A Look into HORI’s Taiko No Tatsujin Drum Peripheral for Nintendo Switch

At some point or another, most people have seen or even gotten the chance to try out the original Taiko arcade style drum. This traditional Japanese-styled drum has been used for the hugely popular rhythm title, Taiko No Tatsujin. Since its leap to console, it has seen many iterations of that drum made for home use to get that more authentic feel outside of just using buttons. In the west, it was packaged along side the PS2 version of Taiko Drum Master but hasn’t seen a revival until its most recent launch in the UK. While it may not be available through normal retailers in the US, it’s fairly easy to import for those looking to get the full package but the question is, just how well does it work?

For this look at Taiko No Tatsujin we’ll be covering the Switch version which is subtitled Drum ‘N’ Fun. There is also a drum peripheral available for the PS4 version, Drum Session, but it should be noted that the two are not compatible between systems. There’s also no guarantee that this run down of the Switch drum will be similar to the PS4, so the following look will only apply for the drum available for Switch. This look at the drum will also be comparing to the other main ways to play the drum with motion, touch and button controls on Switch. Without further ado, let’s drum!

The design of the drum itself is sleek and simple. It comes in a handful of parts which is quick and easy to assemble with no problems. Included is the drum itself, the base and two drumsticks. The drum does not come with the game itself unless purchased in a special bundle. The stand can be used to hold the drumsticks, but while playing two filled water bottles can be inserted into the back in order to weight the otherwise lightweight drum down to keep it from sliding around. The drumsticks are equally simple in design and perhaps their only flaw is how large they are. Their large size can make drumming feel a little bit awkward on the small drum and hard to feel like hitting accurately at first, but fortunately any regular drumsticks can be used in place of the ones it came with for those who want to really get hardcore into it.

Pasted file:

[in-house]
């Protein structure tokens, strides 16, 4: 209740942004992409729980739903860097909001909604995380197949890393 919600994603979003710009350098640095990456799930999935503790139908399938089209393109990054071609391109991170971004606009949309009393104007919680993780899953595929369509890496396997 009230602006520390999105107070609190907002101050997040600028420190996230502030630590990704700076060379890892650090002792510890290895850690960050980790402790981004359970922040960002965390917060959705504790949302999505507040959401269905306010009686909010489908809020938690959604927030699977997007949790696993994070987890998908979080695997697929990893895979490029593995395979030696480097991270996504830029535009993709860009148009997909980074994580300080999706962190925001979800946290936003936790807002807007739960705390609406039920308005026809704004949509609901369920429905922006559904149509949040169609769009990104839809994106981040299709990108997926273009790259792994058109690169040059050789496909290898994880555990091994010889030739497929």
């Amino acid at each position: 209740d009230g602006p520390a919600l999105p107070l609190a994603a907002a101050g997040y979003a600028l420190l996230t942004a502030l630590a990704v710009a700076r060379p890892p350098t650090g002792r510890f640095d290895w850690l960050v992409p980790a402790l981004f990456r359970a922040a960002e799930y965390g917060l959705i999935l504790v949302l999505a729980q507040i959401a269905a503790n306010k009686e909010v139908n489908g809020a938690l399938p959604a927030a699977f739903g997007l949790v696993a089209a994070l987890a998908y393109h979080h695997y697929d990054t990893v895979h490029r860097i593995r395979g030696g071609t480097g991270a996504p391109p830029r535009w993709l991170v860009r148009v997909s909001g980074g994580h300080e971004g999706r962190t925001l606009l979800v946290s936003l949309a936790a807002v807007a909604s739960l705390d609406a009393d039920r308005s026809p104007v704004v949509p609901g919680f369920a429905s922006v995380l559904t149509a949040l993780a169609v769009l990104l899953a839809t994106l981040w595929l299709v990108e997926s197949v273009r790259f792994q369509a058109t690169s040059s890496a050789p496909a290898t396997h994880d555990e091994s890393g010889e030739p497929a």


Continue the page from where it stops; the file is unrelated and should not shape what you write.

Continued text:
One of the coolest things about the drum is that it comes complete with a full set of buttons for the Switch that all fully function. This includes a capture and home button, which makes taking snapshots of those full combos easily accessible. The drum itself can be used for most menu navigation, with the main part being navigating songs. Hitting the sides goes up or down, and hitting the main drum selects. The drum is responsive and will only have hiccups if navigating through the menus a bit faster than it can handle. Otherwise it works great and makes one curious on if this drum could be used with any other games for a laugh.

There are three main ways to play Taiko No Tatsujin which are available without the purchase of the drum. The first is motion controls, which have the user swinging their Joy-Cons in the right way to hit notes. While interesting in theory, its execution is really only meant for more casual play and is incredibly inaccurate at times. At most, it’s a light-hearted gimmick for the game but perhaps suited for children playing on low levels. The second is button controls, which are straightforward and just require a good amount of button mashing skills on higher levels. The third is touch controls while playing in handheld mode and is one of the most satisfying and seemingly accurate way to enjoy Taiko No Tatsujin. In comparison, the drum is much more accurate than the Joy-Cons, but in terms of actual use might sit somewhere between touch controls and buttons. Using the buttons on high levels can be difficult just because of the amount of fast button presses required and the drum requires a lot of quick hand movements to hit the notes while touch controls just require light taps that can be done quickly with the most ease.

The drum feels great to play, but is awkward to get a grip on at first. Fortunately there are many ways to calibrate it to fit the player, so most of the time finding that sweet spot will just take a little patience. It comes with a simple USB cord and can only be used in docked mode, but isn’t long for those wanting to sit back on the couch and play. The best way to play is by making sure the drum is secured so it won’t shift around, by either using water bottles to weigh it down or just making sure it’s on a stable surface. It’s also good to note that the drum works best when taking into consideration that players shouldn’t be directly hitting the center of the drum, but rather slightly off to the sides for red Don notes, as hitting the center leads to more missed notes due to how its intended. The drum also requires a good strength for the notes to register and doesn’t respond well to soft taps, which in turn means it’s loud when in use and should be heavily considered if loud sounds might be an issue. While the touch screen for Taiko No Tatsujin is still the most accurate way to play, the drum offers a great alternative that’s fun for anyone wanting what could be considered the most authentic experience.

The Taiko drum isn’t for everyone, but it creates a wonderful experience to play either for fun or for a challenge. Although it can take a bit to get used to, it’s enjoyable to play on and easy enough to alter in order to fit each player. It’s unfortunate that those in North America will have to import this item, but there are at least a couple online retailers that are easy to purchase one from although it may take a month or so to get there depending on where it needs to go. Although loud, it’s the most enthusiastic way to enjoy Taiko, as nothing beats drumming your heart out to great music. Those who want to learn even more about Taiko No Tatsujin should be sure to check out our review for the PS4 version of the game right here.